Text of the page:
Living the Vida Porteña

Living the Vida Porteña

Buenos Aires isn’t called Paris of South America for nothing. The old Victorian buildings, the Italian lilts in the local Spanish, and the larger than life art scene throws that title right into the lap of Buenos Aires. If Argentina were to have a heart, BA would be the heartbeat.

 

img_7408An elegant little street lamp in the center of town at Plaza de Mayo.

 

There is something for everyone here. Want to eat till you explode? Done. Want to

consume enough coffee till you pass out? Easy. Want to find enough landmarks till your legs crumble under your weight through pure exhaustion? Um, that’s actually possible.

And I’ve completed all of these in practically two days *let’s just say the coffee helped with the walking and the walking helped with the eating*.

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My first three weeks here had been difficult, exciting, fulfilling, and enlightening. Living with a host mother has given me an in depth experience into the porteña life. Milanesas and ensaladas and tartas and tortillas (it’s a complicated omelet thing not the Mexican flatbread), and everything berenjena (eggplant) has become my everyday diet. I’ve learned so much about their politics and their friendships from living with Paula – a 36 year old woman with a passionate personality. With her I’ve handed food and clothing to the homeless and shared my cultures and likings. She’s helped me navigate through the rough big city waters and taught me how to deal with certain types of people. Without having these experiences with her, I doubt I would be having the proper Argentinian experience.

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Paula and I, right before I switched homestays (not because I didn’t love her, she was a darling). And that tortilla I was talking about – I wasn’t kidding. It’s a real life omelette pie.

With this is mind, here are four things that I have learned living as a Porteña:

 

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Yo is ‘sho’ and yoga is ‘shoga’

This little dialectical surprise caught me off guard when I first arrived. “ Hola, me SHamo SHani” was a little mind-bending at first, because what’s the problem with just pronouncing your y’s like the rest of the world? Why change? WHY? But after getting used to it, and now doing it myself, I’ve realized that it makes you feel fancy it makes the language so more unique. Who wouldn’t want to learn a unique dialect? So now I’m okay with it. Or maybe I’m just finding an excuse to be okay with it. “SHo soy Gauri” is now the norm.

Side note: Speaking Spanish as an Indian is so much easier since the accents are really similar. Roll those R’s.

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Me drinking mate and eating dulce de leche at 9 am because why not.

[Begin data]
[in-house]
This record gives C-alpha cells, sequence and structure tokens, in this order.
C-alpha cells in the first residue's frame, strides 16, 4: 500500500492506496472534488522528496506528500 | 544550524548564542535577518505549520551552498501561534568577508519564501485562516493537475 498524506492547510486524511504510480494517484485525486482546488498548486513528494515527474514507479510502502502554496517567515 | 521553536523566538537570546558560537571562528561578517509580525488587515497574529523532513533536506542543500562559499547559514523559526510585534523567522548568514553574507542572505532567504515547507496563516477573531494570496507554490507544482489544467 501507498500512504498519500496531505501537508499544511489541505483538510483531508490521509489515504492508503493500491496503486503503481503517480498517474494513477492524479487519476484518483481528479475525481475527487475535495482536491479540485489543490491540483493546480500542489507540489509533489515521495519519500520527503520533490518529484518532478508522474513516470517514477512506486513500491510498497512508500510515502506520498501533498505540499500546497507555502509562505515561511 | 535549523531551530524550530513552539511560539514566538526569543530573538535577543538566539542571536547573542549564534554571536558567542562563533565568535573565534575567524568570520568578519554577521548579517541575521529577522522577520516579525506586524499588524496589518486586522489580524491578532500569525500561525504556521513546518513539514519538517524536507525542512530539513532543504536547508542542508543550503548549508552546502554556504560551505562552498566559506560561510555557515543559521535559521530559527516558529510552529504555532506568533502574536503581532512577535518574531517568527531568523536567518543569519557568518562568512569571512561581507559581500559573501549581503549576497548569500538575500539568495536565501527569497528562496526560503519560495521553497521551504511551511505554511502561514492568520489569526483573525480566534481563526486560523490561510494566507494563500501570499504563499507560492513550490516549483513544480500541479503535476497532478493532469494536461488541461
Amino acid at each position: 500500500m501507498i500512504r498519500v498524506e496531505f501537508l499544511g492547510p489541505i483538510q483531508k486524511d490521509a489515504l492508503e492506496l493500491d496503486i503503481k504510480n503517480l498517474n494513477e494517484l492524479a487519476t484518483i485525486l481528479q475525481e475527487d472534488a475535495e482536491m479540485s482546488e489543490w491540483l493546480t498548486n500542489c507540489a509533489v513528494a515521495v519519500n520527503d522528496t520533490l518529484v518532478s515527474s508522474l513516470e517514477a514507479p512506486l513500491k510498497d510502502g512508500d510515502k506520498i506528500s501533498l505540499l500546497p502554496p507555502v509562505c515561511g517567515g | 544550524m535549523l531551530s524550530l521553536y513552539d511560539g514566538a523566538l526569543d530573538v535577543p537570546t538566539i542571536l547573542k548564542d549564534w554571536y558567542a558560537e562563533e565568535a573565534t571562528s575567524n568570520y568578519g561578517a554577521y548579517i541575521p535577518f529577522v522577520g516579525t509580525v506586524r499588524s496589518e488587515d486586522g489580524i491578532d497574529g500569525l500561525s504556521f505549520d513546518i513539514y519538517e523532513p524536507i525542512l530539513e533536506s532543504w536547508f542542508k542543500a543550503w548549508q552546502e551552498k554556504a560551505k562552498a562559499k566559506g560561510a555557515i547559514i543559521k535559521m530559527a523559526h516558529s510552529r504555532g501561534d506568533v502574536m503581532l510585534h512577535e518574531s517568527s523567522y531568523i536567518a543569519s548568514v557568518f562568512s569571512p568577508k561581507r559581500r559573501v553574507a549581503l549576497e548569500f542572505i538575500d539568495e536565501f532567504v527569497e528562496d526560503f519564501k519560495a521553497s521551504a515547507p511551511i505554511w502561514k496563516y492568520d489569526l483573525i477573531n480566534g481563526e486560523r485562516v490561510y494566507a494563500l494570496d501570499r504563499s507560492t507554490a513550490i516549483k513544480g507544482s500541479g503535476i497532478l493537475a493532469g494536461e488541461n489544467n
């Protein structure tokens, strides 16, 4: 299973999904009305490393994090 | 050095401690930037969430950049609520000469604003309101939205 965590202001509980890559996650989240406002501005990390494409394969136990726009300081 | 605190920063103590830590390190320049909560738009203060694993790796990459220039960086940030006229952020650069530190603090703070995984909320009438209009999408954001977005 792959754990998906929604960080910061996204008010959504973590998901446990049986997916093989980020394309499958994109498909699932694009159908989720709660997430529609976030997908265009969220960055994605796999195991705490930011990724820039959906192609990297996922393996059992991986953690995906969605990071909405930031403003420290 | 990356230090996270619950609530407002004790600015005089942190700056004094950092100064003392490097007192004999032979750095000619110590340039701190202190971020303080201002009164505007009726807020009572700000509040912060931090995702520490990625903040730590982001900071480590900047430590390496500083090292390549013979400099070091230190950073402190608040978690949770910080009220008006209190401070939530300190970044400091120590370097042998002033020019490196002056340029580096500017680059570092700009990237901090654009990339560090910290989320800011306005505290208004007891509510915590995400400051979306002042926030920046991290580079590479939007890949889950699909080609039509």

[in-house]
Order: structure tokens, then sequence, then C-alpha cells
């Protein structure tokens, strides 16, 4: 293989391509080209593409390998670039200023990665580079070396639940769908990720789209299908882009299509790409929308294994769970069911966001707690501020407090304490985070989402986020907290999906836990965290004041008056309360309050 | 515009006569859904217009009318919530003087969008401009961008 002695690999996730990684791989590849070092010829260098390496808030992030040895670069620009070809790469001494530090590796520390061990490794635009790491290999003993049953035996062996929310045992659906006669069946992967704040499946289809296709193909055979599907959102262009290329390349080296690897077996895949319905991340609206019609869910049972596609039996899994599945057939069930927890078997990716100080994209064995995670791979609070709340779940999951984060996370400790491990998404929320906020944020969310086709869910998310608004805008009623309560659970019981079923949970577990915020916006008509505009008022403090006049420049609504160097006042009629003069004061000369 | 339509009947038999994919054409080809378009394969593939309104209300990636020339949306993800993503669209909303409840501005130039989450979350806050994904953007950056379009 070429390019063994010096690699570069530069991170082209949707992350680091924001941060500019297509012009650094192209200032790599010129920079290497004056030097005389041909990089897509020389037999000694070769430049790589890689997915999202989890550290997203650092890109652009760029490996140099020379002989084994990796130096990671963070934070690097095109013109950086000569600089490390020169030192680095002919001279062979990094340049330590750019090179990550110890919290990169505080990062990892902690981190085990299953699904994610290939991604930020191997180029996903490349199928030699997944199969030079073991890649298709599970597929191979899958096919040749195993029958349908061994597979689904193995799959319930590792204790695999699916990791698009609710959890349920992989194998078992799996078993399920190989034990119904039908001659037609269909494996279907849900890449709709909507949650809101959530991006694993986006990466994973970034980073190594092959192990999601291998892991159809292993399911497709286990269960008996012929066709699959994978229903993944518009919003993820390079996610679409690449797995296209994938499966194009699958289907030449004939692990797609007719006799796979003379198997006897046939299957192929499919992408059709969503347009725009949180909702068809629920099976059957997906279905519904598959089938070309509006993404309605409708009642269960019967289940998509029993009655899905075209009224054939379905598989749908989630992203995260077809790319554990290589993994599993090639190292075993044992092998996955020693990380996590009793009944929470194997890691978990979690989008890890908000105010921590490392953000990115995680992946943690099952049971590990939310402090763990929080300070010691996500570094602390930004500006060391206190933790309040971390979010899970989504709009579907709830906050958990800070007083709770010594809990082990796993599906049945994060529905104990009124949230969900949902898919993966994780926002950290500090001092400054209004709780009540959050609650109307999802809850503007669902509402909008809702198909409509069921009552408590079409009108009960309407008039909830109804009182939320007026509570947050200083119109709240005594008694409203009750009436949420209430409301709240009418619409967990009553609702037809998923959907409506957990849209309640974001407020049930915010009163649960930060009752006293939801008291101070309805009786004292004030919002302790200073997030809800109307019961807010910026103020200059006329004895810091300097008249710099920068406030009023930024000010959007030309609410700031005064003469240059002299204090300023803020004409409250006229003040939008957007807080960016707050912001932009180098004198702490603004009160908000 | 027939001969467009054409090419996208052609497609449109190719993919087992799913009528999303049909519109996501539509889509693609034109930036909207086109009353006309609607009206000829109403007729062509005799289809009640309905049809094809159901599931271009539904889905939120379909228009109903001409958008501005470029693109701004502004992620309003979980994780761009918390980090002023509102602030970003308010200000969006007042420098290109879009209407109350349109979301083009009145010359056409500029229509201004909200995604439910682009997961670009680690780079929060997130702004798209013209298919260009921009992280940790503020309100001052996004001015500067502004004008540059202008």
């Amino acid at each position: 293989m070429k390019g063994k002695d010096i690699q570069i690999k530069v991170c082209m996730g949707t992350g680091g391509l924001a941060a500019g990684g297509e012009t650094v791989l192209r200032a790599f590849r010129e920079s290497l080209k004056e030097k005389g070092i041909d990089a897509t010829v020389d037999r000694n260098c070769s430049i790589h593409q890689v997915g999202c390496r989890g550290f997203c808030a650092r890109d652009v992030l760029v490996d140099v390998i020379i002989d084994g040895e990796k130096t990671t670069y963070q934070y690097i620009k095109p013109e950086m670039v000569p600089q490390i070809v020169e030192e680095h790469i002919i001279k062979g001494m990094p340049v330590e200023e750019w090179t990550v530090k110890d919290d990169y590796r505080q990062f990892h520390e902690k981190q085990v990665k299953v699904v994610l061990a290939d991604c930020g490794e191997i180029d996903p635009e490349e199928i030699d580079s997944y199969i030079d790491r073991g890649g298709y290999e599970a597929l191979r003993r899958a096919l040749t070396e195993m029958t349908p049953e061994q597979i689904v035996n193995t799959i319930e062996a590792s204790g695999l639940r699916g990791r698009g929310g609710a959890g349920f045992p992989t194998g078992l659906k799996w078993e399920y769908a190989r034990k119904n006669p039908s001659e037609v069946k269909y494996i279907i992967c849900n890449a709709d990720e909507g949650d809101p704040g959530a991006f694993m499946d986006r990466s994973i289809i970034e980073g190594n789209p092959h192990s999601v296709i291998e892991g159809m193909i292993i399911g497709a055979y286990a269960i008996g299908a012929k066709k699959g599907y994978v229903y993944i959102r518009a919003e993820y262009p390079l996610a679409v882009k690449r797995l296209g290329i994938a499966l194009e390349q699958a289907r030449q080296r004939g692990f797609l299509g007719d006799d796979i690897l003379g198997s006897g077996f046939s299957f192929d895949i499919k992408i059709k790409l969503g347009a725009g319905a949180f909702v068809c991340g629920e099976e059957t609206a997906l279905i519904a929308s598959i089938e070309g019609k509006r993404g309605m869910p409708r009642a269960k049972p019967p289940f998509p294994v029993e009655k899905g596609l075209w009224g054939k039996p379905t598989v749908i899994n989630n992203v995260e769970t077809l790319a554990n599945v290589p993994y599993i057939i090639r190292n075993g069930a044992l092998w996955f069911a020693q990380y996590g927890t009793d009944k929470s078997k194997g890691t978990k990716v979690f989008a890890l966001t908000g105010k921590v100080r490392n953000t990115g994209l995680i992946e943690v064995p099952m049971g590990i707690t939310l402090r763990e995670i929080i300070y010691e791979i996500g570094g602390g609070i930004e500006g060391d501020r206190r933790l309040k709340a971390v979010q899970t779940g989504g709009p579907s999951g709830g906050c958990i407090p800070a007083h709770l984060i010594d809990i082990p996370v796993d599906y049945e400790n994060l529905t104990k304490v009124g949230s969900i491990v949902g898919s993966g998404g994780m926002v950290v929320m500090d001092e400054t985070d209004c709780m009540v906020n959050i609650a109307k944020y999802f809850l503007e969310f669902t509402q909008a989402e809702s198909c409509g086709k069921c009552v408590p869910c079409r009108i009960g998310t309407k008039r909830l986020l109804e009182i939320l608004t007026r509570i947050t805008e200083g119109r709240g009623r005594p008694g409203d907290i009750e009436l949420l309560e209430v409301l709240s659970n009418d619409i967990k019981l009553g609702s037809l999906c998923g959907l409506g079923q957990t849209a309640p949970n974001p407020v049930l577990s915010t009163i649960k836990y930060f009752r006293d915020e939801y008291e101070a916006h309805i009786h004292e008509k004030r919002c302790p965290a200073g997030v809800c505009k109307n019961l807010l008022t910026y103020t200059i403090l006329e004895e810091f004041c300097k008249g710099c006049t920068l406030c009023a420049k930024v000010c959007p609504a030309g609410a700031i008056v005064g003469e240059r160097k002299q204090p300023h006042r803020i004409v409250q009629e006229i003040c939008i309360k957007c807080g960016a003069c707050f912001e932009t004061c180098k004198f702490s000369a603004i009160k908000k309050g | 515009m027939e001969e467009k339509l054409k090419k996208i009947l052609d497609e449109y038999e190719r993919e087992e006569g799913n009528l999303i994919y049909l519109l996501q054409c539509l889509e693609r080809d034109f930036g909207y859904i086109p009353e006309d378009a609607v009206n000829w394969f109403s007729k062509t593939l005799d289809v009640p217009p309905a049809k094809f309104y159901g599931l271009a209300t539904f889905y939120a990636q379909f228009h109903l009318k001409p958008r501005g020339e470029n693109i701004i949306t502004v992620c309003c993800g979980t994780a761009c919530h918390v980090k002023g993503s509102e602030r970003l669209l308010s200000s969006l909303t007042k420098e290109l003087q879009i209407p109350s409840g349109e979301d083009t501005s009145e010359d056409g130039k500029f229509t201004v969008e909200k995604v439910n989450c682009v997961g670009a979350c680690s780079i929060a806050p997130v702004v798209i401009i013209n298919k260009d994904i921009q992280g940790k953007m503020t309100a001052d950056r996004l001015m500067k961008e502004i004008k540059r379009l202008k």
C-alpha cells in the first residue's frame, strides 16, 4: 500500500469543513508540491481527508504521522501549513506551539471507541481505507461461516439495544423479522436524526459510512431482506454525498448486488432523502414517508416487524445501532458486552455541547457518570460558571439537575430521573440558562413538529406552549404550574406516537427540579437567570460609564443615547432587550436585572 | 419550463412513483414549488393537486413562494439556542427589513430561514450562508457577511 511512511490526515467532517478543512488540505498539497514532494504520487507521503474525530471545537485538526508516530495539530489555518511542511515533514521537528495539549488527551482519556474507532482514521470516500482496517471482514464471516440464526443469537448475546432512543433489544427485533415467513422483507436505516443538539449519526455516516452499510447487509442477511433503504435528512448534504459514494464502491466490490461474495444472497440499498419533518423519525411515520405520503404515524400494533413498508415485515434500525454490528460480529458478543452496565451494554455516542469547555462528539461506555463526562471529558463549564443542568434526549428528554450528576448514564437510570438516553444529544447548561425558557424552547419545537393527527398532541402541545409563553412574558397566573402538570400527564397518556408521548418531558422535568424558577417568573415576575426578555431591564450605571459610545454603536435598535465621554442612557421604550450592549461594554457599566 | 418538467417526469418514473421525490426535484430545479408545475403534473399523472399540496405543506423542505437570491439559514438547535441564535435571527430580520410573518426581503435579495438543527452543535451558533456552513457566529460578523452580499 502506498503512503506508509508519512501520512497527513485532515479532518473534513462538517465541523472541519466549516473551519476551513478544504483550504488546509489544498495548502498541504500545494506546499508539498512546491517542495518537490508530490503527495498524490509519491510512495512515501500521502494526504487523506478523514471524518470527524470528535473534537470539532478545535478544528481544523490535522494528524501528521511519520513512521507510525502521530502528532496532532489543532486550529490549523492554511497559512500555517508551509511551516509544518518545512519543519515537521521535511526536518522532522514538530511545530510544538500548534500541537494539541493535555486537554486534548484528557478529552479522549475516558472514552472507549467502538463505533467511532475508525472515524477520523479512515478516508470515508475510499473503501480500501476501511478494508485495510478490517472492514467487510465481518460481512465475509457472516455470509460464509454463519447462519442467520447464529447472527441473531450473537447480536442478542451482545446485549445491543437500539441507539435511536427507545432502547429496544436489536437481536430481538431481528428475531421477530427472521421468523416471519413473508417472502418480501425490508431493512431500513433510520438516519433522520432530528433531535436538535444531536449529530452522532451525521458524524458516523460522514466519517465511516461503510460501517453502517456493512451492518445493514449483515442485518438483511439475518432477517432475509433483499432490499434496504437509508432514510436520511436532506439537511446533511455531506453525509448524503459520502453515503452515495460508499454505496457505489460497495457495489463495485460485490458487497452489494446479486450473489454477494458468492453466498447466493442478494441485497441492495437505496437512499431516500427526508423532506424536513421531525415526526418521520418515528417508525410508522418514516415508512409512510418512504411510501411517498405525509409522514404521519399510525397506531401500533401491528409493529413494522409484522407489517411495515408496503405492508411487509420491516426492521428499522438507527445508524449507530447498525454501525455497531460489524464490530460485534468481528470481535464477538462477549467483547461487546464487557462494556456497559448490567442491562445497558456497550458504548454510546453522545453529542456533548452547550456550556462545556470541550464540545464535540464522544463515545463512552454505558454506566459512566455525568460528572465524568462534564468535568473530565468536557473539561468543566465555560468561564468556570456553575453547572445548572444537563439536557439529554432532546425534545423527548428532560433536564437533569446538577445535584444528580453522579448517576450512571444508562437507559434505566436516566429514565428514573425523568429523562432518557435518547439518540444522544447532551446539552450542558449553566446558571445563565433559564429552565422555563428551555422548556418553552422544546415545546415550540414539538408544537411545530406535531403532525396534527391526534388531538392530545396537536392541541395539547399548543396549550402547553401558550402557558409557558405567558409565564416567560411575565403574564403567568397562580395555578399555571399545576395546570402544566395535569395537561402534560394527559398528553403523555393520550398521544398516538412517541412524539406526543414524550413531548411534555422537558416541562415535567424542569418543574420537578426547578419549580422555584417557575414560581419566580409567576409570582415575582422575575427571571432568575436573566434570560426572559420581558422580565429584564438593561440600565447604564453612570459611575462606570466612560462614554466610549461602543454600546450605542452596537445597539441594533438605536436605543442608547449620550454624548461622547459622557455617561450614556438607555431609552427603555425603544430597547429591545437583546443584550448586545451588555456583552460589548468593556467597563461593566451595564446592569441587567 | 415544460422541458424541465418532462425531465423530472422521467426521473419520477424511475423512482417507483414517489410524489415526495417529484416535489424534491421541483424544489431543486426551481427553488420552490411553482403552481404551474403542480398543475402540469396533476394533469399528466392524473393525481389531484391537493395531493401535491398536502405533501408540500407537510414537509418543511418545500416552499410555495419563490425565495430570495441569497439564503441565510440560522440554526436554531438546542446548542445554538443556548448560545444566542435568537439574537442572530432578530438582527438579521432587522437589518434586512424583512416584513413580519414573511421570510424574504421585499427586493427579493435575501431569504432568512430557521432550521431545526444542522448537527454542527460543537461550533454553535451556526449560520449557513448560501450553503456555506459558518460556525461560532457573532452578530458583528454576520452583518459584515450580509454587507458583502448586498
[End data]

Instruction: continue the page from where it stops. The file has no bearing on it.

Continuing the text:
Merienda is Life

No experience in Buenos Aires is complete without enjoying the medialunas (a little sweet croissant) at a café. The merienda culture, aka coffee and a sweet treat around 4-6 pm, goes hand in hand with the long lasting and strong standing café culture. There are 72 notable cafes in BA, 72! Before coming here I didn’t even know that a ‘notable cafe’ was a real thing. The oldest and boldest is Café Tortoni, a large café with multiple rooms including a mini theater. Revolutions have been planned and writers have written from the very seat that I am sitting in right now. How cool is that?

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The famous and delicious, Café Tortoni

 

Everything is ……lindo.

“REI LINDO” (super beautiful/awesome/amazing/cool/cute/anything you can think of) is the motto of the day, everyday. I’ve heard the word lindo/a enough to last me the rest of my life. And it’s only been 3 weeks. If someone says something to you and you have no clue what they say, you have three options, and lindo is definitely one of them.

Teatro Colon – so lindo

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Pickpockets galore

“AY! Don’t let anyone see your iPhone! People will (not can, will.) snatch it out of your hands!” I’ve heard these lines from literally every person I’ve talked to. Due to their ridiculous prices here and lack of availability, it seems like Apple products are considered tech for the elite (and Americans). Can’t take pictures and can’t make a phone call. If anything happens and I get my phone stolen, the blame would be all on me. Which is really sad, because I really like taking pictures, and actually being in them. I’ve heard stories of phones being snatched from the hands of a girl who was trying to use maps, INSIDE a cab! Or from backpacks, or from a sleeping person’s hand. In any case, don’t expect too many pictures from me! I should have just brought a giant camera with a neck strap like a proper tourist.

 

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Wear your mochila like a kangaroo with pride.

 

 

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